By Debi Lander
Budapest, Hungary and Jacksonville have something in common: rivers divide both cities. The St. Johns cuts through downtown Jacksonville and the mighty Danube separates the landscape of Budapest. In this Hungarian city, one bank is called Buda and the other Pest.
Budapest struggled during both World Wars and was under communist control until 1989. Hence, the residents continue efforts to catch up with Western advances limited during the communist years.
The Pearl of the Danube offers tourists fabulous opportunities at inexpensive rates, especially when compared with other European capitals. The food is outstanding (sausages, goulash, stuffed cabbage, chicken paprikash, duck, veal and strudel), public transportation is easy to use and music fills the air.
Parliament is the most important building — started in 1885, inaugurated on the 1000th anniversary of the country in 1896 and completed in 1904. About one thousand people were involved in the construction using 40 million bricks and half a million precious stones. During the communist regime a red star perched on the top of the dome, but was removed in 1990. The new president declared Hungarian independence from the balcony on October 23, 1989. Today the government uses only a small portion of the building.
The architecture of the immense structure (879 feet long, 404 feet wide, 315 feet height) is breathtakingly beautiful. The building’s pinnacles look stunning when illuminated at night. I took a one-hour Danube cruise just to see Parliament shimmer and glow at twilight; however, don’t miss the exquisitely painted chambers and halls on the interior. The 16-sided central domed chamber showcases the former crown jewels, a showstopper.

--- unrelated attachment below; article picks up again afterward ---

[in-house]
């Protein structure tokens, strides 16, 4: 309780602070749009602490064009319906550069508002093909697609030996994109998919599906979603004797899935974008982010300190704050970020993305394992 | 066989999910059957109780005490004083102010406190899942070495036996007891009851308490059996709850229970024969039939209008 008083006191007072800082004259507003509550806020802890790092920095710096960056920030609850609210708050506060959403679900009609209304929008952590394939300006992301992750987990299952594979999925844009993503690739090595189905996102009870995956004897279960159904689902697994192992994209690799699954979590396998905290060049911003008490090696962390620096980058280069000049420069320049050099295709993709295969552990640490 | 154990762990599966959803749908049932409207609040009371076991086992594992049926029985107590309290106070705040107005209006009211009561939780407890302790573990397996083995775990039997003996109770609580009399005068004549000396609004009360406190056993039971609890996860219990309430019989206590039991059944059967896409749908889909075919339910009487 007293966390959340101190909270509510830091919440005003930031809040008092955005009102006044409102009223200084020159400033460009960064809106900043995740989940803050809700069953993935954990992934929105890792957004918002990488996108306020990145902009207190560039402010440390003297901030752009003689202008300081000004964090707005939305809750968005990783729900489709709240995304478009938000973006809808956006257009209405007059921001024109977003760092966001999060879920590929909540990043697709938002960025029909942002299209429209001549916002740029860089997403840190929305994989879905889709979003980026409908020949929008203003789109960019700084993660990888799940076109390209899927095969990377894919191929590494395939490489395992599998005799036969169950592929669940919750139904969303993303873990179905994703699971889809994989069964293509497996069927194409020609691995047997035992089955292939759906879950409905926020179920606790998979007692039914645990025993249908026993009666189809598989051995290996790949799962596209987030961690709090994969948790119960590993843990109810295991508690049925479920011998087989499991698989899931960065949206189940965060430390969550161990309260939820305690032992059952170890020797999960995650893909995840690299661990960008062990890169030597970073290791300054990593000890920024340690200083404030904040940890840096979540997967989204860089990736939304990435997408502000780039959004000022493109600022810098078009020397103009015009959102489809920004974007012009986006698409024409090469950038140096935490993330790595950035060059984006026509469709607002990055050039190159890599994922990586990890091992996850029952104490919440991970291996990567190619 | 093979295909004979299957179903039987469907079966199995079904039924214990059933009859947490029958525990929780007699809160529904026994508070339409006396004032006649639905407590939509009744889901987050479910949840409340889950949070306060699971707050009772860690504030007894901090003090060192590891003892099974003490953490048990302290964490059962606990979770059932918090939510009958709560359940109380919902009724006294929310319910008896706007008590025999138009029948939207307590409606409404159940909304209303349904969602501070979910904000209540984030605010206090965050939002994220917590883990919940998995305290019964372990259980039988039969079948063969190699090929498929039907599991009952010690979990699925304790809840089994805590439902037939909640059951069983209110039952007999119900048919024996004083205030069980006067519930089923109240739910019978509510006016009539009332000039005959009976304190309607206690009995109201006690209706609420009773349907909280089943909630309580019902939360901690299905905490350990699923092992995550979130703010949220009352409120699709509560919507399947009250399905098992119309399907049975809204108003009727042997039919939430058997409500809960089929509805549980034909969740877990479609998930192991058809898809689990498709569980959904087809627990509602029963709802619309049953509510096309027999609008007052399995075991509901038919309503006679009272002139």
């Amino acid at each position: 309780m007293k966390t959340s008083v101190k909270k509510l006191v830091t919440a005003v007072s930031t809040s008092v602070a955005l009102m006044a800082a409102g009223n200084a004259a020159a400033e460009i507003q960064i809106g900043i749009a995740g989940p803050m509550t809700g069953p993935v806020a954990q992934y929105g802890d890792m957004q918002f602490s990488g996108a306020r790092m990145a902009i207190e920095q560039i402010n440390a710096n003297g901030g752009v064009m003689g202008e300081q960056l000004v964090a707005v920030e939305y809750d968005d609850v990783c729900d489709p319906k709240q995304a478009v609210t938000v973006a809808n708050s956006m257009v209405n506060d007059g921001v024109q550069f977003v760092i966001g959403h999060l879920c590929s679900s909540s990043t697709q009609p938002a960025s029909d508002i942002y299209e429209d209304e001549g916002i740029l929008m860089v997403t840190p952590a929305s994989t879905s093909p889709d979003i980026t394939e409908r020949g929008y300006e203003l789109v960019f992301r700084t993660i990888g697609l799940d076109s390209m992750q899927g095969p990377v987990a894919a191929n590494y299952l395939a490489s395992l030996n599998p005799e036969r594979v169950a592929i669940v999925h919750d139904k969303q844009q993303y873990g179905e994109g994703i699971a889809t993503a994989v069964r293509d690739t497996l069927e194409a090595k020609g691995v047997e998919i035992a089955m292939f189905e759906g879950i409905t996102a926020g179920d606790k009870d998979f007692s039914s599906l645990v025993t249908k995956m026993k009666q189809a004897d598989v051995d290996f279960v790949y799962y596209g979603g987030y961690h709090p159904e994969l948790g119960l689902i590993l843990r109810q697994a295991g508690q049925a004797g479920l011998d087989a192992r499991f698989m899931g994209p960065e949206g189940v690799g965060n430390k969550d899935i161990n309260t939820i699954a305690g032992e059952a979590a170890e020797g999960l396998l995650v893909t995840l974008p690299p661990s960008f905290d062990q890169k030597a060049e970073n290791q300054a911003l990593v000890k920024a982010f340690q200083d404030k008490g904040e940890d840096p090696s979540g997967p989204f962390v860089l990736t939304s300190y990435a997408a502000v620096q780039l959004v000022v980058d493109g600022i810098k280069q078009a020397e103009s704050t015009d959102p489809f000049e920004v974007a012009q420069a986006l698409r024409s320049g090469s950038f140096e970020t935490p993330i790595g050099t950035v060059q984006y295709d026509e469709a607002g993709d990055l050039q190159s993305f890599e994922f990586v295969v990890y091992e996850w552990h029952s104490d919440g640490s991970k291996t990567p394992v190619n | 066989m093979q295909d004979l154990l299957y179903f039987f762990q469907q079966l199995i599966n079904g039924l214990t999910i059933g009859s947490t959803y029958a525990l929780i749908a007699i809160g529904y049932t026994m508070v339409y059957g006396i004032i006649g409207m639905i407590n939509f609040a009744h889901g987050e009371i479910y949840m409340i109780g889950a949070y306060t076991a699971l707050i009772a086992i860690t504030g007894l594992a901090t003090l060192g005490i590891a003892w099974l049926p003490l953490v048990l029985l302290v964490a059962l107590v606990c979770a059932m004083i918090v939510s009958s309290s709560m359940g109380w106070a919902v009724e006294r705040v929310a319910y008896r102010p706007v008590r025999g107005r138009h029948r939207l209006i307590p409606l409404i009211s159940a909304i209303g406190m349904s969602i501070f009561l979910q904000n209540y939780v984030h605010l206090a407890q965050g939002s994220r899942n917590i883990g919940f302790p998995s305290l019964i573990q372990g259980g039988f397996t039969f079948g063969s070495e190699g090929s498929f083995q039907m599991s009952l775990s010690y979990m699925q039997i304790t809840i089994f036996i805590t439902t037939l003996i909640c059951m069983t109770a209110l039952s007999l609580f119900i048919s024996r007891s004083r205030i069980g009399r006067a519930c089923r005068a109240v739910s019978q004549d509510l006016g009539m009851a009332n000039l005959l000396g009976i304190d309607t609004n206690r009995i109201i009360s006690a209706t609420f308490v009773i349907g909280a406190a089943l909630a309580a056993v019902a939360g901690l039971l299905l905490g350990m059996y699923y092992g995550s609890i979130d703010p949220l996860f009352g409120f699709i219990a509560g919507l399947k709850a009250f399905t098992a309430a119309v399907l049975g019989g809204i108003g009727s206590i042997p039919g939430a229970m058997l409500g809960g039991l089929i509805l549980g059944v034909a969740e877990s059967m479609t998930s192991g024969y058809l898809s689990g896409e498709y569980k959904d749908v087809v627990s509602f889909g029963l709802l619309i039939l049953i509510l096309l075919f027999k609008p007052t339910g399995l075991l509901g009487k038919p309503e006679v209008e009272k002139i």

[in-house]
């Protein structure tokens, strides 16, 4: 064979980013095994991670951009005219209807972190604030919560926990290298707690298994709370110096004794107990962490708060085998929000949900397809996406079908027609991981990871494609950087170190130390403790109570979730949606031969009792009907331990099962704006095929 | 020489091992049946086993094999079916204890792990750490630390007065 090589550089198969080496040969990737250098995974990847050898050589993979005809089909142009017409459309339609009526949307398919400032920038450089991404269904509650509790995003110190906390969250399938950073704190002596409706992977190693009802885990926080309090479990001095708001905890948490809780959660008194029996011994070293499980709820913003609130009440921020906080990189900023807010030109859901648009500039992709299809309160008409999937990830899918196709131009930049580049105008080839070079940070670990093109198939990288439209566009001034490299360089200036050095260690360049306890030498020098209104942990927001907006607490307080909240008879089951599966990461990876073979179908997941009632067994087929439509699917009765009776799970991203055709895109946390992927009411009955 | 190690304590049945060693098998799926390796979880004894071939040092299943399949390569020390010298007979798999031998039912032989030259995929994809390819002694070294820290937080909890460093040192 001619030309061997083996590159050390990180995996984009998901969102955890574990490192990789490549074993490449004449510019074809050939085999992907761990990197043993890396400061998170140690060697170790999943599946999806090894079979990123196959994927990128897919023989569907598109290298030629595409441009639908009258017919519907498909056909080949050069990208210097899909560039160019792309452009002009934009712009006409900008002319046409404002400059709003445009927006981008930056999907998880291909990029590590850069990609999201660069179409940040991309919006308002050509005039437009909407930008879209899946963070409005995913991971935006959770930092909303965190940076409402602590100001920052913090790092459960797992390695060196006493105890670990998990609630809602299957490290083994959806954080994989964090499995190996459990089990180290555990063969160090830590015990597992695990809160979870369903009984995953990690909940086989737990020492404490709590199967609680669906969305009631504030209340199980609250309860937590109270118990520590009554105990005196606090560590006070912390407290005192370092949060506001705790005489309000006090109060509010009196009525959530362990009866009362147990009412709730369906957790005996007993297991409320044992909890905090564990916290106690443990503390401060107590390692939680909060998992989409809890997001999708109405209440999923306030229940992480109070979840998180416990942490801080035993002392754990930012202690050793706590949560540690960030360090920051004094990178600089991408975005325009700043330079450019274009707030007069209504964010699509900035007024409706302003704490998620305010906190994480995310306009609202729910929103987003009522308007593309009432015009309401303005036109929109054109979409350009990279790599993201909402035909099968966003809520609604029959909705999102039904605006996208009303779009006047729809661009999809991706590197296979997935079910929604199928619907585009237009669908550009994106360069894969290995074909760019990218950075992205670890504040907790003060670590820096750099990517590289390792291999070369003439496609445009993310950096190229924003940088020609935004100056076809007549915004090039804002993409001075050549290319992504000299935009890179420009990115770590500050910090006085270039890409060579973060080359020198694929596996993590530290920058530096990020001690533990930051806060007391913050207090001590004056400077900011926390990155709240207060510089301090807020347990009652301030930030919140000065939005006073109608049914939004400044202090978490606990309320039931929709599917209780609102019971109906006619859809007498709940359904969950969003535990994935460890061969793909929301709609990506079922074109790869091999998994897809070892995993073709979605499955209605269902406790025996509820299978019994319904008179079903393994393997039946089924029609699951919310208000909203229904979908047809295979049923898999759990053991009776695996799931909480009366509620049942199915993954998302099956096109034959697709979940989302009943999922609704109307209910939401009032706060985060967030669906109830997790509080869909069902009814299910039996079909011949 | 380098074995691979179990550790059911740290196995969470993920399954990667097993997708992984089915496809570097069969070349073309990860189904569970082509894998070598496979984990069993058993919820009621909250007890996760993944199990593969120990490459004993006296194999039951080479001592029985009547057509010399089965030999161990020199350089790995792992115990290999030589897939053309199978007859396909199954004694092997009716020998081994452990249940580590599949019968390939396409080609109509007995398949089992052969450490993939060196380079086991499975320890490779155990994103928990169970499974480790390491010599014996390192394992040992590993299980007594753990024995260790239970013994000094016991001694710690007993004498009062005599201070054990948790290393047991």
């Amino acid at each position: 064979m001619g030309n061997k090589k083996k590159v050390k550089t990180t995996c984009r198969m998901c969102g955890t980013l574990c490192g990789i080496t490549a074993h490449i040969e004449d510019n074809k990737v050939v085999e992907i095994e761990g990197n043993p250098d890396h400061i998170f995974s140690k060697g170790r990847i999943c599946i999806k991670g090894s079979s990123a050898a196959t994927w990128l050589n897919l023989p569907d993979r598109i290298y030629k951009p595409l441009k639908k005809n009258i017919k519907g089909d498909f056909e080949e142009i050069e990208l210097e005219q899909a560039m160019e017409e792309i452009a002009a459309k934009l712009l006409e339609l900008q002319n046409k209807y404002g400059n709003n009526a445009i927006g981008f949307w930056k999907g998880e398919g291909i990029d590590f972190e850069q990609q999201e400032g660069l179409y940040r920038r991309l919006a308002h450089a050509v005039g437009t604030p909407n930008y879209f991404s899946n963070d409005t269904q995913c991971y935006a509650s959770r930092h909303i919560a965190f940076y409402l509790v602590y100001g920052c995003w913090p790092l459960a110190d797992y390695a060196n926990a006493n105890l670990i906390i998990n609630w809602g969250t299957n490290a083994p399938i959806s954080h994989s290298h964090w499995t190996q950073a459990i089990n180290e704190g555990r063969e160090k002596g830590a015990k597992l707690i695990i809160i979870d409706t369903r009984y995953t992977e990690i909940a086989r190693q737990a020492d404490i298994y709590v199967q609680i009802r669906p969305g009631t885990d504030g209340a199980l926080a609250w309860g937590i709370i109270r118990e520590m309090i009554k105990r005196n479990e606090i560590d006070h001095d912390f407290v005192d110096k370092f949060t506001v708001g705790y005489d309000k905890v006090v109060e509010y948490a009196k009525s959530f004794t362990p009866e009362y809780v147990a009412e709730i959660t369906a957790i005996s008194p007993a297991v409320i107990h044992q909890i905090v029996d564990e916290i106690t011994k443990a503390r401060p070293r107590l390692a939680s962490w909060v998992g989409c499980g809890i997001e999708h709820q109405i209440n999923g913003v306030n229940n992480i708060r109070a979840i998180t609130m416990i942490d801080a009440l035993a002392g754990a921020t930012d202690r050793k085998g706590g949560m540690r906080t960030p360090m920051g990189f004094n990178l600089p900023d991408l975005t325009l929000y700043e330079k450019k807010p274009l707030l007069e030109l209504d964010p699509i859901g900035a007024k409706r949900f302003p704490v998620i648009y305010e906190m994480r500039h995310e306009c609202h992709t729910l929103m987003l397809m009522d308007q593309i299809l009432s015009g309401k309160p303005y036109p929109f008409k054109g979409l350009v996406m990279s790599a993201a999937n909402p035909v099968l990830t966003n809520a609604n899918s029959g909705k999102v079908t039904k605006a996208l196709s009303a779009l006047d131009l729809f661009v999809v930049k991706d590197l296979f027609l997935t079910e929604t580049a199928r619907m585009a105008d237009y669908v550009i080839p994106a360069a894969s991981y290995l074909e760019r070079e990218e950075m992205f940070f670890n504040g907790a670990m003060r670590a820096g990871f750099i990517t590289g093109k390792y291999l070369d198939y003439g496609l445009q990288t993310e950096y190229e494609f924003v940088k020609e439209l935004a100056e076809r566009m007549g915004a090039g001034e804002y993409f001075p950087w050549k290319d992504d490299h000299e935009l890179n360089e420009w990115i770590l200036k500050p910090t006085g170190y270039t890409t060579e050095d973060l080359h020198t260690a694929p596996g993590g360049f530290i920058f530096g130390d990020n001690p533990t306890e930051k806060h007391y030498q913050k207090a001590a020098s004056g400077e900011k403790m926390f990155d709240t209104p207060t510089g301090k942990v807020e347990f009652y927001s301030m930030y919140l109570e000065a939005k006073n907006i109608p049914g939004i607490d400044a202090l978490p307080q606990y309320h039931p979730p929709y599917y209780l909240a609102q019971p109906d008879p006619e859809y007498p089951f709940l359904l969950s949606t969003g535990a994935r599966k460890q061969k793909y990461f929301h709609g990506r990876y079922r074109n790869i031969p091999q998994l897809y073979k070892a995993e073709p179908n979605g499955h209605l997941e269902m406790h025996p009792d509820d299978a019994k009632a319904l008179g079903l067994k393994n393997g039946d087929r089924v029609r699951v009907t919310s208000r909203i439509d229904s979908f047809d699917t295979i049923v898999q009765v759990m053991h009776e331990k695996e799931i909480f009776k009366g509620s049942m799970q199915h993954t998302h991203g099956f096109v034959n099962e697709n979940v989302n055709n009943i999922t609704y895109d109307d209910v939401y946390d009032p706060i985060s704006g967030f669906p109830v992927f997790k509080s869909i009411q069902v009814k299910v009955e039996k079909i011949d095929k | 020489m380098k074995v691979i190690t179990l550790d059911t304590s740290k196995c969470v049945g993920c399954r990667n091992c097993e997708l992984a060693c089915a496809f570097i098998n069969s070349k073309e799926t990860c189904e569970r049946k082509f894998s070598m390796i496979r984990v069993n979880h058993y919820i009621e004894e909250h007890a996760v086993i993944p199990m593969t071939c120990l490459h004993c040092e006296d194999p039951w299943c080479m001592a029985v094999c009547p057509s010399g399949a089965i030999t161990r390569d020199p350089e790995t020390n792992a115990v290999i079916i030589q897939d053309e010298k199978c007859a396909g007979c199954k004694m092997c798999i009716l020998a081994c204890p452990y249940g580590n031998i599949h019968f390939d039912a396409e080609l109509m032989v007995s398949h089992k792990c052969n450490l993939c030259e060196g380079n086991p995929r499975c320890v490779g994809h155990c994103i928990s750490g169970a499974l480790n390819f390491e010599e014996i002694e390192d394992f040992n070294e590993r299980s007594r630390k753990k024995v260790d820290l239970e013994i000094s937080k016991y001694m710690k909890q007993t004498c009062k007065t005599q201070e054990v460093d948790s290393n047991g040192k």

The Mathias Church stands on Castle Hill, a 700-year-old Gothic exterior with an astonishing interior of swirling color and stenciled designs. The heavily adorned church acted as a coronation site for centuries including the last two Hapsburg kings. One chapel holds a beloved statue of a Madonna and child that was plastered over to protect it from the Ottomans. In 1686, it reappeared during canon fire and collapse of a wall. This appearance scared the enemy and they fled allowing the Christian army to recapture the city. The miraculous victory is attributed to her.
Nearby stands the Fisherman’s Bastion, (also on the Buda side) a decorative construction of seven white stucco towers that offer some of the best city vistas. Climb a series of walkways to patios or overlooks for drinks or meals and to bask in the panoramic scene.
Other sites of interest are the Dohány Street Synagogue, the most beautiful and the second largest synagogue in the world. Behind it stands a Memorial Garden, an emotional tribute to the thousands of Jewish residents sent to Nazi prison camps and gas chambers.
St. Stephen’s Basilica, a Vatican-like display of Baroque design, dominates the skyline on the Pest side. Nearby rests the Hungarian State Opera House, a must-see for anyone interested in music or theater.
Thermal baths, ever popular with Hungarians, attract Budapest visitors. Pick from a multitude of bathing options around the city. I chose the Gellert Baths, a historical complex of pools, tubs, saunas and steam rooms and afterward felt sensational without a massage or treatment. Take your bathing suit and soak like a Hungarian in the therapeutic warm water.
Although you cannot fly directly to Budapest from the U.S., air and rail connections from European cities are readily available.
Visit www.bylandersea.com to read more of local travel writer Debi Lander’s stories and travel tips.
Photos courtesy Debi Lander.
Parliament at twilight